Exploration And Production Agreement Meaning
A government can make a concession to a prospector. The concession contract defines certain things. For example, exploration conditions and production agreement rules if successful. A long time ago, a concession meant that the prospector would own the resources on the territory of the concession (the British North Sea) and for a period of sometimes up to 75 years. Over the years, concessions have been less frequent, which has made way for production-sharing agreements, etc. The government wants to generate revenue from the start of exploration. Payments to the government sometimes include a bonus when a contract is signed. This may be a standard bonus, but there are also betting rounds where the highest bidder receives the contract. For example, in 1969, companies spent a total of about $900 million on signature concessions on The Alaska North Slope (Weissler, 2019). It can also be a bonus discovery. A regular but smaller income is derived from concession rents, a levy per hectare or per square kilometre. Since some companies obtain a concession but do not plan to review the concession but resell it, a government may impose spending obligations in the form of a minimum of geophysical expenditures and a minimum number of exploration drilling. In addition, a company cannot remain indefinitely on the original concession area, as there is a mandatory waiver of part of that concession.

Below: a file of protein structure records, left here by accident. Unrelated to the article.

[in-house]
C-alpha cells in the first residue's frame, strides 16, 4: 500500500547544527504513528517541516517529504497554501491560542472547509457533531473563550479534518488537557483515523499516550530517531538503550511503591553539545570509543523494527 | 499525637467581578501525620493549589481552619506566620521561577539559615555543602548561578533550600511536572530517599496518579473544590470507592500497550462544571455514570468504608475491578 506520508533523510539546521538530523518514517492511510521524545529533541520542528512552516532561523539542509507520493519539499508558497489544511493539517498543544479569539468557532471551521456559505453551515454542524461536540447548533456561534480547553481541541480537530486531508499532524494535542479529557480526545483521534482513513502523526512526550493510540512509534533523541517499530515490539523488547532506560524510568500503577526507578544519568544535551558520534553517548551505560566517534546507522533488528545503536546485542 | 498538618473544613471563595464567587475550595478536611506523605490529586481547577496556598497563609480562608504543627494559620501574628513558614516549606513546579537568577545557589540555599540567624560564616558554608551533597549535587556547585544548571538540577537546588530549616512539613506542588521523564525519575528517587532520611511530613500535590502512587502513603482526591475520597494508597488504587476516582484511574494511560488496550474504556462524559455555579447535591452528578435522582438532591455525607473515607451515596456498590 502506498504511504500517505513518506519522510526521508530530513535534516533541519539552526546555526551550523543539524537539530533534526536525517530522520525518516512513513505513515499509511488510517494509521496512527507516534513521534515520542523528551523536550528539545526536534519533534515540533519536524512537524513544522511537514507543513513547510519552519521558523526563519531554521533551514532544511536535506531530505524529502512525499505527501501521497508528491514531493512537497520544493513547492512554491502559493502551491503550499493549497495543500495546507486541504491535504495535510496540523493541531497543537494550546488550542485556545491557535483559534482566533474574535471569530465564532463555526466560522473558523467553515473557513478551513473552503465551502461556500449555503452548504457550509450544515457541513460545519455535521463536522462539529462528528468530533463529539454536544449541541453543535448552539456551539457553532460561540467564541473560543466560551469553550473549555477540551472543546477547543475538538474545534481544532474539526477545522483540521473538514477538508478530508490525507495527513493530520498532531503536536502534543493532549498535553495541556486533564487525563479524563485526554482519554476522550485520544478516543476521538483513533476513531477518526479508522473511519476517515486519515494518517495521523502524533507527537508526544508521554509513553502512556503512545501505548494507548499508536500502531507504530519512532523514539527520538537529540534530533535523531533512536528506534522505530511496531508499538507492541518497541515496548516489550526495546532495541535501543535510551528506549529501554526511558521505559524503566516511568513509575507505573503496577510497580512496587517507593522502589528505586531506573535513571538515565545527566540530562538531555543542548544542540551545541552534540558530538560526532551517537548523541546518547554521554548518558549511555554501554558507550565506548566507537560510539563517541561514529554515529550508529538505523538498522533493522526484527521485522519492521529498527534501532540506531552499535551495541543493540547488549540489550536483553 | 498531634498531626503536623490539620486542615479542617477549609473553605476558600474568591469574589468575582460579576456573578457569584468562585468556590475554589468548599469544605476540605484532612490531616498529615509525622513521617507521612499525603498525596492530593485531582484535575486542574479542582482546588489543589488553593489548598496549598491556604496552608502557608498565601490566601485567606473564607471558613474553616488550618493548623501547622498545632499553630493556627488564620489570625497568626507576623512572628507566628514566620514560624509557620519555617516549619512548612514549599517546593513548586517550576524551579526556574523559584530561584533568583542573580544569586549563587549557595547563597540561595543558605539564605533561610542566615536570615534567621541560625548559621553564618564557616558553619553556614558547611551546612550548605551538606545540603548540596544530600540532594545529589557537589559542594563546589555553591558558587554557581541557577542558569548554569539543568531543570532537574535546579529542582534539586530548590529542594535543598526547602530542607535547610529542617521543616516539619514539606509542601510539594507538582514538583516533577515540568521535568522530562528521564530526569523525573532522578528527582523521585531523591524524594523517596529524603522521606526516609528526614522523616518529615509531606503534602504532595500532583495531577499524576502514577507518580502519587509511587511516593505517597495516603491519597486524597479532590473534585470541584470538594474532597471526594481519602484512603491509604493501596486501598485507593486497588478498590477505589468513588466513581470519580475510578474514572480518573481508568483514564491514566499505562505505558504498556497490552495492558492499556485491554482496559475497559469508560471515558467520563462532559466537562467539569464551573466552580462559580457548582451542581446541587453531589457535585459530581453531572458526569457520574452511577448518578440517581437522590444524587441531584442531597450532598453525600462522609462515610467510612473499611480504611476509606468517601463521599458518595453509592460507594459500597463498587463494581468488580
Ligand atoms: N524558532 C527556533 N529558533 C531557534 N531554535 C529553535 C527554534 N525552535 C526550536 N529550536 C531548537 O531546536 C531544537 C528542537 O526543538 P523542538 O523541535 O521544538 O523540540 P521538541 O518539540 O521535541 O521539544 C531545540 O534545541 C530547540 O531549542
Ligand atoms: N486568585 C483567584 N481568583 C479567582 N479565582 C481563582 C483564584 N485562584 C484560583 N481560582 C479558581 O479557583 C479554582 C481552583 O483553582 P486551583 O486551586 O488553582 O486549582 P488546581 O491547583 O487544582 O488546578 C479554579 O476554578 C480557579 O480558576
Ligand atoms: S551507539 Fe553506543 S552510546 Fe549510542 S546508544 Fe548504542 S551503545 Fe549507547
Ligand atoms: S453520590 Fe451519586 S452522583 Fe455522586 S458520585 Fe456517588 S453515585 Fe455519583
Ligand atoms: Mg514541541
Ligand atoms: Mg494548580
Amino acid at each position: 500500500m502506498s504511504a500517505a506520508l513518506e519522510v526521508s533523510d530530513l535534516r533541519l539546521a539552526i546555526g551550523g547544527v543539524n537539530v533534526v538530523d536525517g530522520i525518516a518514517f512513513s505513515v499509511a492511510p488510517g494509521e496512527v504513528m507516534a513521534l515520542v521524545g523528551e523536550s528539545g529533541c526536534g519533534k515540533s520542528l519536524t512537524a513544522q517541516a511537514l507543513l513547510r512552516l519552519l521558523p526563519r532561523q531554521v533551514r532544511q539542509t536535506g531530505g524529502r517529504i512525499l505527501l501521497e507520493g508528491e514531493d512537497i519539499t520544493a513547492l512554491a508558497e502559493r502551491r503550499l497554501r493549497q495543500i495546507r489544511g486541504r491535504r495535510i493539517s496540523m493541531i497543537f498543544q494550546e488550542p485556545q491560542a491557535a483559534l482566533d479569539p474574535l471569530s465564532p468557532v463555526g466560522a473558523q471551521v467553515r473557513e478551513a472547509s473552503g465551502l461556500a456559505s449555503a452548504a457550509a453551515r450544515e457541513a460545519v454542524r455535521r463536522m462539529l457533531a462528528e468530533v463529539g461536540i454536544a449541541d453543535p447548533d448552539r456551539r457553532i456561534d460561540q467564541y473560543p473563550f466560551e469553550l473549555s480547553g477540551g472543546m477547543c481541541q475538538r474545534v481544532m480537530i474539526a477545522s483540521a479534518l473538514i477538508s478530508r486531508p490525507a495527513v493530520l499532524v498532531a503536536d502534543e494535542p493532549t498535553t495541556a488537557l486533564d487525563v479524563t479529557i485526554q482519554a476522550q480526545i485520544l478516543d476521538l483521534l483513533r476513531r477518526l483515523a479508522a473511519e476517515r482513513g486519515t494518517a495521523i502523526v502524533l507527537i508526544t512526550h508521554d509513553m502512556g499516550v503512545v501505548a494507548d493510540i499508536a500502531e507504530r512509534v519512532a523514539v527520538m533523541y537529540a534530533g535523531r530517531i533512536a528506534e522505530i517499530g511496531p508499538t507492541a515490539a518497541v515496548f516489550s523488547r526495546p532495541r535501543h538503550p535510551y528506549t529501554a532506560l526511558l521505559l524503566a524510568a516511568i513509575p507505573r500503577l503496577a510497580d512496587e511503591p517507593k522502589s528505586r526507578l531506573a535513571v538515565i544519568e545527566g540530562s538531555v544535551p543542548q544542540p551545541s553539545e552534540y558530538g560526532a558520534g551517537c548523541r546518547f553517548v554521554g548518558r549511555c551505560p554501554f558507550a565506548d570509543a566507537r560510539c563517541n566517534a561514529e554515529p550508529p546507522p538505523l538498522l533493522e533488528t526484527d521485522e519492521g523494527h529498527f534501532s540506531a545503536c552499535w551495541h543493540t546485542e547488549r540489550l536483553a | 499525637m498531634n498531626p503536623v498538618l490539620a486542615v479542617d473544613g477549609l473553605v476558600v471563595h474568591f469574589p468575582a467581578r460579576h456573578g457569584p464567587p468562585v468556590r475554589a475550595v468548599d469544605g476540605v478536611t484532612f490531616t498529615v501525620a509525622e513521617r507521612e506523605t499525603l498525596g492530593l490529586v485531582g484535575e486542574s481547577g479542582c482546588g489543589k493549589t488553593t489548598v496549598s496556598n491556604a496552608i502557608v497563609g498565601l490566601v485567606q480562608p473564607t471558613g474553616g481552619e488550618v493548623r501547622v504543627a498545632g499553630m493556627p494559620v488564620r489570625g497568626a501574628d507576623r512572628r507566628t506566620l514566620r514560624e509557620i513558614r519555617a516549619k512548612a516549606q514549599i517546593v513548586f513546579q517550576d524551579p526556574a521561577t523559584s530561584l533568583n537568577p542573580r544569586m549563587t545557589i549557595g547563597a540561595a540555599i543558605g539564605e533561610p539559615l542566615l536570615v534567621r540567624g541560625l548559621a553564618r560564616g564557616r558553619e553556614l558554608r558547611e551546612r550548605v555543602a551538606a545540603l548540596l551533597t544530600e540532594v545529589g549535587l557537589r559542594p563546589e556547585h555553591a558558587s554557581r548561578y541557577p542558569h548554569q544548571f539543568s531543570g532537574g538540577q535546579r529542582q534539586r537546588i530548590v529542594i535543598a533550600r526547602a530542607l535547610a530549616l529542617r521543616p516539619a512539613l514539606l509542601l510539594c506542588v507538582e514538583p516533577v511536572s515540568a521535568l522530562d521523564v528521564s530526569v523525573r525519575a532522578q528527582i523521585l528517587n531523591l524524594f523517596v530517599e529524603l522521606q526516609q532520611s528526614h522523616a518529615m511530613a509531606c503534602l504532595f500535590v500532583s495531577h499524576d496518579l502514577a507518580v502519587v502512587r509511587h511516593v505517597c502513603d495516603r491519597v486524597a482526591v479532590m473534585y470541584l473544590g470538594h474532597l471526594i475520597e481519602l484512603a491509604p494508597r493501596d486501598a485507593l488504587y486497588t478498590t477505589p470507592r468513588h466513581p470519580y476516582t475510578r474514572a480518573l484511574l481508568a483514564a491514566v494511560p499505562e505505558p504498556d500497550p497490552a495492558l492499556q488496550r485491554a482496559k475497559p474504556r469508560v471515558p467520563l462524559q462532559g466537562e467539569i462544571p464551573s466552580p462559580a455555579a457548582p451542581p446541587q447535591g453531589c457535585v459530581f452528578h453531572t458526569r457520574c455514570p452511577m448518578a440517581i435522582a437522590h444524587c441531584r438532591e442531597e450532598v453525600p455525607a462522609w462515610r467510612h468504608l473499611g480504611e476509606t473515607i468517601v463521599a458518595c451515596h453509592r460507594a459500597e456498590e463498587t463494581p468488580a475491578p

In a favourable case, a production license will be issued for discovery. Other rents to pay and sometimes a big bonus when a certain level of production is reached. The host government may also be able to participate in the project. It could, in rare cases, retroactively pay its share of exploration costs. Production Sharing Contract A PSA is an agreement between the parts of a well and a host country regarding the percentage of production each party receives after the participating parties have recovered a certain amount of costs and expenses. It is particularly common in the Middle East and Asia. Although previous systems may have been called PSA, PSA became popular after its introduction in Indonesia in 1960. A PSC/PSA is negotiated either between a multinational and the host country or by offer.
The host country remains the owner of the resource. Some of the oil produced is called “cost oil” and can be sold by the oil company to recover its costs. The rest is “profit oil,” whose recipes are from Govt. and Company (could be in a ratio of 80 to 20%!). As a general rule, there are spending obligations and royalties. One of the best explanations I found: The Production Sharing Agreements: An Economic Analysis by Kirsten Bindemann, 1999. Joint Venture A joint venture between a foreign oil company and a national oil company in the host country.